- Give the person space and time to calm down.
- Stay out of arms reach and position yourself near the exit.
- Avoid small spaces like kitchens, bathrooms and cars.
- Remove or secure objects that could be used as weapons.
- Reduce background noise .
- Keep a phone with you in case you need to call for help.
- Go outside, to a neighbors house, or public place if needed to stay safe.
- Take a deep breath and try to stay calm.
- Empathize/apologize: I am sorry this is so frustrating.
- Offer reassurance: I know this is difficult. It is going to be okay, or I am here to help.
- Give yourself a break take time to care for your own needs.
- Get help .
- Tell the dispatcher your name and location and that your family member has dementia. Tell the dispatcher if a weapon is involved.
The person with dementia is angry and accusing you of something that is not true, such as stealing from or cheating on them
The person with dementia is throwing fits or having emotional outbursts, such as yelling, screaming, or banging on things
Anxiety Related to Dementia
How To Deal With Aggression And Dementia
How To Deal With Aggression And Dementia
Aggression is one of the worst parts of caring for a parent or senior loved one with dementia, but youre not powerless. Having a number of strategies on hand to deploy whenever you need them gives you the means to handle a loved ones aggression any time it rears its head.
Learn more about how to cope with aggression and dementia.
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S To Managing Difficult Dementia Behaviors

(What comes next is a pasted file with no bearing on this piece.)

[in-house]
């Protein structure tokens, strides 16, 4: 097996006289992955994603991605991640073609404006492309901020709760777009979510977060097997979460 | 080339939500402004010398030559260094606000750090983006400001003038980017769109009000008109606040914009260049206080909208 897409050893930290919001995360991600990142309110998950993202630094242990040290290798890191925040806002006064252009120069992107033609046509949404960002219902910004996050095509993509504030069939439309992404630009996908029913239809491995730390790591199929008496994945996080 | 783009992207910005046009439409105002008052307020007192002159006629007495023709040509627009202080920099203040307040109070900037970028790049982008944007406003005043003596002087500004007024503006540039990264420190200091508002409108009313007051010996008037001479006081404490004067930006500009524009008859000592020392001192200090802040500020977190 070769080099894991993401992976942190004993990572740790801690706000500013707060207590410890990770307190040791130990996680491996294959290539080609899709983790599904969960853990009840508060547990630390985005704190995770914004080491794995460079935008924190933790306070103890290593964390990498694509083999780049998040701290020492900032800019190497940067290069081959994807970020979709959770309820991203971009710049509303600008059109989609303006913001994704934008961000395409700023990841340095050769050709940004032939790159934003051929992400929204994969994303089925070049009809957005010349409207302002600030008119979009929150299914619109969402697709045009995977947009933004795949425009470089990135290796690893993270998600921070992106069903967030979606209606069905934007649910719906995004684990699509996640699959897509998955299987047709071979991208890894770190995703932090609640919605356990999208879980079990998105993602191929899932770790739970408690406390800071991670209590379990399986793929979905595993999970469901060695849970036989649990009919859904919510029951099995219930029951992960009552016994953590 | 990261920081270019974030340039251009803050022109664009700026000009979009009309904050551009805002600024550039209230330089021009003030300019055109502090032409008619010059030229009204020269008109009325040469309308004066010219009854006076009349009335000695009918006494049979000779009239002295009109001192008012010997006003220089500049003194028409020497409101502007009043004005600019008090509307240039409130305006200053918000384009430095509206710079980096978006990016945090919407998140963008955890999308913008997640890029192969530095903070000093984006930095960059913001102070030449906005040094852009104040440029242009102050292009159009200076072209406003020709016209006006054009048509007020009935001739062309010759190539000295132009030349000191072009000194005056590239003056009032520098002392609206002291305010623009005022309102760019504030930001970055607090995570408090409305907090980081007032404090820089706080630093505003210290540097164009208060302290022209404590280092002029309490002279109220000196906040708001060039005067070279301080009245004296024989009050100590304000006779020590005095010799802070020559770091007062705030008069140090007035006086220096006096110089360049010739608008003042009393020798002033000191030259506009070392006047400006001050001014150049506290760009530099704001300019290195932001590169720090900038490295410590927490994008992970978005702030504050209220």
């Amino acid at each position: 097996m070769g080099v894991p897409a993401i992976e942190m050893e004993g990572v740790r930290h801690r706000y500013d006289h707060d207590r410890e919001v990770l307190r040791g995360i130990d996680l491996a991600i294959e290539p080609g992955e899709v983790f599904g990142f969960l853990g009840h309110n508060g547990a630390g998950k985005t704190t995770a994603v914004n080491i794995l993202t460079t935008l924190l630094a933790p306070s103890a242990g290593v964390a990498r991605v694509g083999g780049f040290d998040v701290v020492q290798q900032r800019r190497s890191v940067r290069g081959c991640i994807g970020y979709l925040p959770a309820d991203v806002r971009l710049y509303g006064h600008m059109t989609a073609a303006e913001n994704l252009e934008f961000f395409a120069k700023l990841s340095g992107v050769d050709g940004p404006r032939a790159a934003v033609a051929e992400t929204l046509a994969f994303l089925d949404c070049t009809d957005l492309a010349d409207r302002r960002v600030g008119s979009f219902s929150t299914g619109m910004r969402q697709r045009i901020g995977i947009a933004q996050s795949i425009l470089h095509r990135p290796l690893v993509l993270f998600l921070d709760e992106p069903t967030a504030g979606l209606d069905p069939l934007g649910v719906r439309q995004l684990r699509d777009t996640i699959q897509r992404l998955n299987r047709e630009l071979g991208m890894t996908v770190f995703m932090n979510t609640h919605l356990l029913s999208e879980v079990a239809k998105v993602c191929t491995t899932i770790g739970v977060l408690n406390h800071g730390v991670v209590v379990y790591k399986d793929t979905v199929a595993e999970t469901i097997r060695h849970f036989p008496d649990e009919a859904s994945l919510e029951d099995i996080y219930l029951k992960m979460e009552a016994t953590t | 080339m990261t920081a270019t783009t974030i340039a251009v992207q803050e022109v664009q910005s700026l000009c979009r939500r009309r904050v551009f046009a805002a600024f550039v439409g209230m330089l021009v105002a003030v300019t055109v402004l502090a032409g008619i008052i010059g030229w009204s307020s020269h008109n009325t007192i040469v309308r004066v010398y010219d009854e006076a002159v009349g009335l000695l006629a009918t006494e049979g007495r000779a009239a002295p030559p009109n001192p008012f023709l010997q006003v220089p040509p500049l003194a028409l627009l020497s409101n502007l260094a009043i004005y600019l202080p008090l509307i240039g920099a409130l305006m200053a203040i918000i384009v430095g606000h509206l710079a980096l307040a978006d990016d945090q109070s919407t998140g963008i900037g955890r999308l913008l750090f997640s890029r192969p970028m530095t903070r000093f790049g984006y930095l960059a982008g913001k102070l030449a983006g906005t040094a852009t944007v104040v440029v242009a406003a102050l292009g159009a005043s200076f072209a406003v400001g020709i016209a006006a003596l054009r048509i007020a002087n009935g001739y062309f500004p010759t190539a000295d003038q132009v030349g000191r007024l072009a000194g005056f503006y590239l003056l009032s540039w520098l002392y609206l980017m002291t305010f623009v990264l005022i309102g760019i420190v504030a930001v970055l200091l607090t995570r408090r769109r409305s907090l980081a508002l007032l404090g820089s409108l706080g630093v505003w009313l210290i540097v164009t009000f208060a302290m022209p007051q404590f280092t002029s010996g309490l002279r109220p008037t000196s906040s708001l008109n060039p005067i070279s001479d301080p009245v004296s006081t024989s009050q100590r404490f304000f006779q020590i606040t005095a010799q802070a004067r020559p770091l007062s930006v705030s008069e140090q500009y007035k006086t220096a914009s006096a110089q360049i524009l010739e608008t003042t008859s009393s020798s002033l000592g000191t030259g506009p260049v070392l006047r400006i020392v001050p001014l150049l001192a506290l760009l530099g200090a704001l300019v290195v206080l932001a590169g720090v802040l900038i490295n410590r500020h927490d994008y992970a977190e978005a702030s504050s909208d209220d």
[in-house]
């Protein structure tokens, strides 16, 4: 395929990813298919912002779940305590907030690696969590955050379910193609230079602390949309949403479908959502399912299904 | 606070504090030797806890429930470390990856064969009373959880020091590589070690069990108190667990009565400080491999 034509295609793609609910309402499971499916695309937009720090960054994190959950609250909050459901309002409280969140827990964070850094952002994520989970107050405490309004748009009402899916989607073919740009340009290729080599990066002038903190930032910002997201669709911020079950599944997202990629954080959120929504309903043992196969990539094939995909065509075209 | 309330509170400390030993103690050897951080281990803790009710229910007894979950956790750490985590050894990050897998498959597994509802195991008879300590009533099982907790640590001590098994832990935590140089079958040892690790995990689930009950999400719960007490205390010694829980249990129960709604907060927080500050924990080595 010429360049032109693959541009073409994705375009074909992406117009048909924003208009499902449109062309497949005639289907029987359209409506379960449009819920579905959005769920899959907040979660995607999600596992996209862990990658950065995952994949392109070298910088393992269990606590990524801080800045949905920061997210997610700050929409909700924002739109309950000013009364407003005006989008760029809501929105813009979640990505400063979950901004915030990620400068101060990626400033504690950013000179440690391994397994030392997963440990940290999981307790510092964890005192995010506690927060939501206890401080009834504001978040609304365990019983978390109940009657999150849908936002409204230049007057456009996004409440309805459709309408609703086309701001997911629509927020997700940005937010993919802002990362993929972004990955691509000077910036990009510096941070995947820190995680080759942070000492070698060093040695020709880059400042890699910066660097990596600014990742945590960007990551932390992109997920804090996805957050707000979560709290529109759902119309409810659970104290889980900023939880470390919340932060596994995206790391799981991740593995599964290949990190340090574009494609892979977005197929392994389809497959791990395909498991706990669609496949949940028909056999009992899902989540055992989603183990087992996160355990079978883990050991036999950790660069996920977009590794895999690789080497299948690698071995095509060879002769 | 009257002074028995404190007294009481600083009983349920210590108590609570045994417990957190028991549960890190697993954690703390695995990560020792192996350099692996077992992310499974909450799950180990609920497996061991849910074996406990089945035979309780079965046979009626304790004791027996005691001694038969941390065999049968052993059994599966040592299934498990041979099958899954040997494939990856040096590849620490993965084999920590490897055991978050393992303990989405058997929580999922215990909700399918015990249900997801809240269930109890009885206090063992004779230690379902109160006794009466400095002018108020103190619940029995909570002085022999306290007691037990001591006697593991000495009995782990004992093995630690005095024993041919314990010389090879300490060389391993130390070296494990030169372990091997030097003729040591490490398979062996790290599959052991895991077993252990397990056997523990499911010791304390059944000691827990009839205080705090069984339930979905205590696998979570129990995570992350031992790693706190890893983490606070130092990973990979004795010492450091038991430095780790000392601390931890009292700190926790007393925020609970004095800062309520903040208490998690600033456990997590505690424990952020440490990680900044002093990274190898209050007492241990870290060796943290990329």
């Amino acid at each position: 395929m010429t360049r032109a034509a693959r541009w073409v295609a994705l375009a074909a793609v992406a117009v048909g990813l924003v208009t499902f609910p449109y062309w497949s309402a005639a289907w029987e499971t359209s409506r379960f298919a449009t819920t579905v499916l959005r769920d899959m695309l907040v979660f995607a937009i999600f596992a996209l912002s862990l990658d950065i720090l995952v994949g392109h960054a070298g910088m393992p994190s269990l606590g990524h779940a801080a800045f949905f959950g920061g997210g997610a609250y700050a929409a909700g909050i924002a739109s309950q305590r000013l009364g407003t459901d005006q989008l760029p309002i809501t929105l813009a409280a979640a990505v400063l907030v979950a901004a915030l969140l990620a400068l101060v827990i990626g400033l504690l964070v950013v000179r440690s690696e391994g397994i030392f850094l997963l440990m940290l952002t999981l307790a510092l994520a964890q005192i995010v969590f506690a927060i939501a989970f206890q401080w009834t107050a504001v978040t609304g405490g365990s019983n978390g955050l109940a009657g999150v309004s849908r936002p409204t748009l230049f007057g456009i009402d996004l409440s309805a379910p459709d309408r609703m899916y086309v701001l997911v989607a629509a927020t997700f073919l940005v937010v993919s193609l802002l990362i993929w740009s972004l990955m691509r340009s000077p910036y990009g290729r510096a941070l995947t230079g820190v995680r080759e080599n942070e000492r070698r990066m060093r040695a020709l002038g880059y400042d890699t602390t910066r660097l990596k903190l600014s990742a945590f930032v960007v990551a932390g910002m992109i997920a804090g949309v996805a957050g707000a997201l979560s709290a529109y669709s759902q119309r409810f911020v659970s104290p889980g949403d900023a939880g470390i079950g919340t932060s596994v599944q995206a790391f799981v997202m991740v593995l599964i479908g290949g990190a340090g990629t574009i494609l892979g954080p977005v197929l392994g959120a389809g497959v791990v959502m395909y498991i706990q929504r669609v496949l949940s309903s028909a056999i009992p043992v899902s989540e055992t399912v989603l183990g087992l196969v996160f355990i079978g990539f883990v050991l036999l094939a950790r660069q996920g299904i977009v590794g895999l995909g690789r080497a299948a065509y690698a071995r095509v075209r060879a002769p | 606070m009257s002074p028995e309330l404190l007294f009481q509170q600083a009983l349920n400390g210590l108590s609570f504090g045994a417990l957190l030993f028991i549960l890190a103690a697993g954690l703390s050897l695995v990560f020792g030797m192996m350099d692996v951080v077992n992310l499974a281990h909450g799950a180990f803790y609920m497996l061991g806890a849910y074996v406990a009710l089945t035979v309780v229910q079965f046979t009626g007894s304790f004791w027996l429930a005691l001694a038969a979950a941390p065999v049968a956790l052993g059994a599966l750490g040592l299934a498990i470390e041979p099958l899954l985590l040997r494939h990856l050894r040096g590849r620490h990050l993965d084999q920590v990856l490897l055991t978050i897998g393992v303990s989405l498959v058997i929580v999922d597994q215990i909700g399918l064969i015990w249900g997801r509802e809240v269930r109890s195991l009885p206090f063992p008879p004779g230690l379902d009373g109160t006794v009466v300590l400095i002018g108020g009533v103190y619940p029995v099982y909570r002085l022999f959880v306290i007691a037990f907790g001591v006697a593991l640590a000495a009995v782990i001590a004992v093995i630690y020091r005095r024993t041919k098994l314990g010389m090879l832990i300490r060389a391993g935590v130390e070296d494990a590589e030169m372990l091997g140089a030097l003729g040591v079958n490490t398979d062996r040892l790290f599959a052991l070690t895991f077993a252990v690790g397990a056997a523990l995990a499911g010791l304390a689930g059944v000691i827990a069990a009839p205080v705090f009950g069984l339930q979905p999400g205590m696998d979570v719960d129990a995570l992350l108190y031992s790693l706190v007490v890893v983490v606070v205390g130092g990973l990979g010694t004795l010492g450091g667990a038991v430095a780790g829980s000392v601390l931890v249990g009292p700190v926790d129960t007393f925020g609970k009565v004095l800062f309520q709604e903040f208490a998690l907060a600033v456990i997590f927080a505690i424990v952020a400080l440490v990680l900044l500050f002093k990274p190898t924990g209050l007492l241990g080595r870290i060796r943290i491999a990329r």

1. REASSURE the person
The hard truth: the person with dementia cant change the way he or she is. You have to change your reaction and the environment or situation.
So putting the person first in your thinking as you react is paramount.
Reassuring brings anxiety, upset, or other stress down a notch. It communicates Im on your side. I take you seriously. Not feeling understood makes anyone more distressed. For someone with dementia, you create a floor to what must feel like bottomless uneasiness.
The catch: To reassure someone else, we first have to collect our own feelings. This can be hard because these are almost always emotionally charged situations!
Its easy to feel annoyed when your parent is about to drive off yet another caregiver with false accusations. Or scared when your spouse lashes out or hits. Or embarrassed when Moms blouse comes off. Or worried Dad will fall or get lost. We want to REACT!